The Growth Enhancement Support Scheme (GESS), a special agricultural scheme of the Federal Government aimed at delivering subsidized farm inputs to farmers and facilitating a shift from subsistence to commercial farming kicked-off on May 9th, 2012. PEMBI STEPHEN-DAVID writes on how well the programme has fared.
The fertiliser distribution initiative code-named "Growth Enhancement Support Programme (GES)" developed by the Federal Government to enhance distribution of farm inputs to farmers at a subsidised rate, has been applauded by stakeholders both home and abroad. Even farmers lauded the programme, because for some of them, it is the first time that they have directly benefited from any government agriculture initiative.
With the GES programme, major agricultural inputs such as fertiliser and seeds, are distributed to the farmers through an electronic distribution channel known as the Electronic Wallet Scheme (e-wallet), thereby discontinuing direct procurement and distribution of farm inputs to farmers.
The conditions of the e-wallet scheme stipulates that a farmer, registered under the GES, is expected to pay 50 per cent of the cost of farm inputs, while the Federal and state governments would pay 25 per cent each.
A 75-year old farmer from Ogun State, Alhaji Adio Kareem, who spoke to the media during a media tour to some states in the Southwest said that "Ever since I began farming, this is the first time I have benefited from the government's fertiliser distribution programme: we only hear it on radio, but it never reaches us. This time, it is another story entirely."
Kareem said the agro-dealer have been forthcoming as she always, as she has constantly come to their farms to encourage them to register for the GES programme, and also to come and redeem their fertiliser and seeds at the agro-dealer centres.
"We couldn't have had a better programme than this,but what we want government to do for us is to provide us with the farm inputs on time and adequately", another farmer from Ogun State noted.
For Osun state, it was a different story altogether. The GES coordinator in the state, Mr. Kamil Gbolagade noted that the programme was a partial success, being that they already had a programme going on in the state which has worked very well for the farmers.
Gbolagade noted that the former fertiliser programme embarked upon by the state government worked well for farmers, as they were able to buy fertiliser at a subsidised rate of N3,000, compared to the Federal Government programme wherein farmers could only buy two bags of fertiliser at a subsidised rate of N5,500.
Stakeholders are of the view that government should deal with each state as an entity by isolating their problems and solving them completely, rather than opting for a top-to-bottom approach.
Farmers in Kwara State complained of the hijacking of the scheme by non-farmers, as most of them were not aware of the programme at first. By the time they got to know about the programme, so many market women who were not farmers had been already registered.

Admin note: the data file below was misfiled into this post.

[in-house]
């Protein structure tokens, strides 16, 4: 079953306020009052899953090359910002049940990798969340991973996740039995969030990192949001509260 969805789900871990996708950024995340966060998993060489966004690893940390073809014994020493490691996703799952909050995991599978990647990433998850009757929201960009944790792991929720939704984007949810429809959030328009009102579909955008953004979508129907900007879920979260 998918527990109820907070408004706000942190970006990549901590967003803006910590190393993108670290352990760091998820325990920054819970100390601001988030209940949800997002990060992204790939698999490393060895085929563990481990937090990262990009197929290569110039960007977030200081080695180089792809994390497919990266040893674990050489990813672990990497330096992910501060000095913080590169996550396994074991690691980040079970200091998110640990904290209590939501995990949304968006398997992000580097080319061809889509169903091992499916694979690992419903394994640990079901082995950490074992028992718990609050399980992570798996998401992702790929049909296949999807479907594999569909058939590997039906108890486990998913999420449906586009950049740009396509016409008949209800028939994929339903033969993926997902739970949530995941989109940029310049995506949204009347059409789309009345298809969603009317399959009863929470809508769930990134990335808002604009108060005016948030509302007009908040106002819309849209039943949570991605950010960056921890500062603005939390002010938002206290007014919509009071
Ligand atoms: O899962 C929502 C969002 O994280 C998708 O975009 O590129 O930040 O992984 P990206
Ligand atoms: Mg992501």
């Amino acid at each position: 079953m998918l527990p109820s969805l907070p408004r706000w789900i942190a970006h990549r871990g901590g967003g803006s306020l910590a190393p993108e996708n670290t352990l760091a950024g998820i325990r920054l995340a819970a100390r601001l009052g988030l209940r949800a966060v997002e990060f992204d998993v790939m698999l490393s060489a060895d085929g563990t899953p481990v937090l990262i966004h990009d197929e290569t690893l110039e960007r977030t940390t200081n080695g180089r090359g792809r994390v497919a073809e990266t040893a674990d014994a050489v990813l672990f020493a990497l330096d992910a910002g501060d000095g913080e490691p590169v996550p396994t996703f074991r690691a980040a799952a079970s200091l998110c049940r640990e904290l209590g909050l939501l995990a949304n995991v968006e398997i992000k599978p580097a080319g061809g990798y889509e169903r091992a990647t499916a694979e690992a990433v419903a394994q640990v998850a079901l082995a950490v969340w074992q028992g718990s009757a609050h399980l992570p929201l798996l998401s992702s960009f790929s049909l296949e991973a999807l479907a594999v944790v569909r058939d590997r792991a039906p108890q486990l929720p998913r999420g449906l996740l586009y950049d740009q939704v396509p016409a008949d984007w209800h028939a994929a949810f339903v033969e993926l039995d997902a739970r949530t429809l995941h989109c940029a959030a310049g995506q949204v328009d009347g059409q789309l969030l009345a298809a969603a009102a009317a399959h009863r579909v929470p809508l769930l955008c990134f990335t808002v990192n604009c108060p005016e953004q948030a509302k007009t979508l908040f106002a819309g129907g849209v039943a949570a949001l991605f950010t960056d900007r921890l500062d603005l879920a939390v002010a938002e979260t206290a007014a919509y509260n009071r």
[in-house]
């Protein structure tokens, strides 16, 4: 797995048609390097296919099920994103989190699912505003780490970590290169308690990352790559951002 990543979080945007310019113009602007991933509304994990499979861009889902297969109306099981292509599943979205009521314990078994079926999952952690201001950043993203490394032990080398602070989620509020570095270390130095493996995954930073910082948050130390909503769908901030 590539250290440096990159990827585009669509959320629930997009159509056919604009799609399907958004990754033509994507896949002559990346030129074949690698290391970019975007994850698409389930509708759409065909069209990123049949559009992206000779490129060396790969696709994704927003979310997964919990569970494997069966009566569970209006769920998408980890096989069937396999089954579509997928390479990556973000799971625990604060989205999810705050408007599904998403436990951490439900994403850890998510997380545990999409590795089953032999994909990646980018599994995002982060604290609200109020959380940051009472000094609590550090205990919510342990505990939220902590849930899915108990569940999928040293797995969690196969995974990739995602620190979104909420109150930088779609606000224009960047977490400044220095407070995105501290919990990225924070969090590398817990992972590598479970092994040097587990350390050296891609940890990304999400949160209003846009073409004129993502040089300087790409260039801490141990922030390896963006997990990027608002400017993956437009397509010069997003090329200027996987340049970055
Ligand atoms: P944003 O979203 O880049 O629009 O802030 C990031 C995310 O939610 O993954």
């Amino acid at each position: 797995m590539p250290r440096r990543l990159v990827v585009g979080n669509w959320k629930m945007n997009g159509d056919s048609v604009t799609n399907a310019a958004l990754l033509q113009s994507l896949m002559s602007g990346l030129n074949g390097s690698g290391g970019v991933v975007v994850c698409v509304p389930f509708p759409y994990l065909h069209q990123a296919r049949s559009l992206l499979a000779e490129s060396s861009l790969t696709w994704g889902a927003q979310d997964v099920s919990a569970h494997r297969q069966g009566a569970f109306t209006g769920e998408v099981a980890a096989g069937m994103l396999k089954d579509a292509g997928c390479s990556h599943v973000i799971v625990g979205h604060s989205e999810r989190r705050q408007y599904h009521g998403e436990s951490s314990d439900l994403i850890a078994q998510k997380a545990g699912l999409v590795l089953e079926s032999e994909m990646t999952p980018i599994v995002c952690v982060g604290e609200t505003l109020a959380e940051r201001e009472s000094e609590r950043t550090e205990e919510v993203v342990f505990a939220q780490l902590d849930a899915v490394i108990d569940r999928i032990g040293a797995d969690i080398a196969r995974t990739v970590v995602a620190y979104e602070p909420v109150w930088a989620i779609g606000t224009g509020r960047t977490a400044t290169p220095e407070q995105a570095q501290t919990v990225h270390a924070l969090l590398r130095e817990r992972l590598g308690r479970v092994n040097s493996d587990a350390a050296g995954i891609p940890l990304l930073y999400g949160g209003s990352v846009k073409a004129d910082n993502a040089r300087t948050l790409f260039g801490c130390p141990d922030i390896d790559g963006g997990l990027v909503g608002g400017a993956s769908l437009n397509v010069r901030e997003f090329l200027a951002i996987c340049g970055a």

A farmer, Mr Kamiu Kolapo, who spoke to LEADERSSHIP in the state advised government to always involve commodity associations whenever they have any programme.
He said "We are the ones who know who the real farmers are, especially those who are in our association, and we can always ensure they benefit from whatever programme the Federal Government is having for farmers".
The programme manager, Ogun State Agriculture Development Programme (OSADEP), Mr. Ibikunle Onasanya, mentioned that in Ogun State about 40,000 farmers were registered, and the first roll out was in maize, followed by cassava and cocoa roll-outs, over 8,000 farmers benefitted from the programme, receiving inputs like fertilisers, agro chemicals and agrolisers.
He explained that the reason for the number of beneficiaries was due to the timing of the roll-out. For instance, maize and cassava roll-out was done on the June 21, and farmers had already started planting between March and May.
"At that time, we had to convince them, and give them reasons to key into the project. Though they had already planted, the fertilisers could still come in handy for the late season", Onasanya said.
He further mentioned that farmers were already registering for the 2013 farming season, and a lot of awareness via both the radio and television.
According to Onasanya, fertiliser and seeds would be given to farmers in areas ravaged by the floods, to enable them engage in late-season planting. He also added that the input will cover those who have registered and are yet to register, so as to increase food production in the state in year 2012.
The Osun State director, Agriculture Development, mentioned that 35,390 farmers were registered for the 2012 farming season; of this number 2,365 farmers benefitted from the GES scheme, because of problems related to redeeming the e-wallet messages from the centres.
He explained that six agro centres - in Iwo, Ede, Irewole, Ilesha, Ife and Osogbo - were effective during the season, despite the problem of aligning the messages on the agro dealers and the farmers phone posed a great challenge for the farmers, explaining that messages were supposed to be sent to the agro-dealer and the farmer, and that if the agro-dealer does not get the message, the farmer will be unable to redeem both the fertiliser and the seeds.
He went ahead to suggest the need to commence early registration of farmers for the next farming season.
The GES coordinator mentioned that his assessment of the programme is below average in the state, because the company commissioned to deliver fertiliser in the state was not forthcoming on the exercise.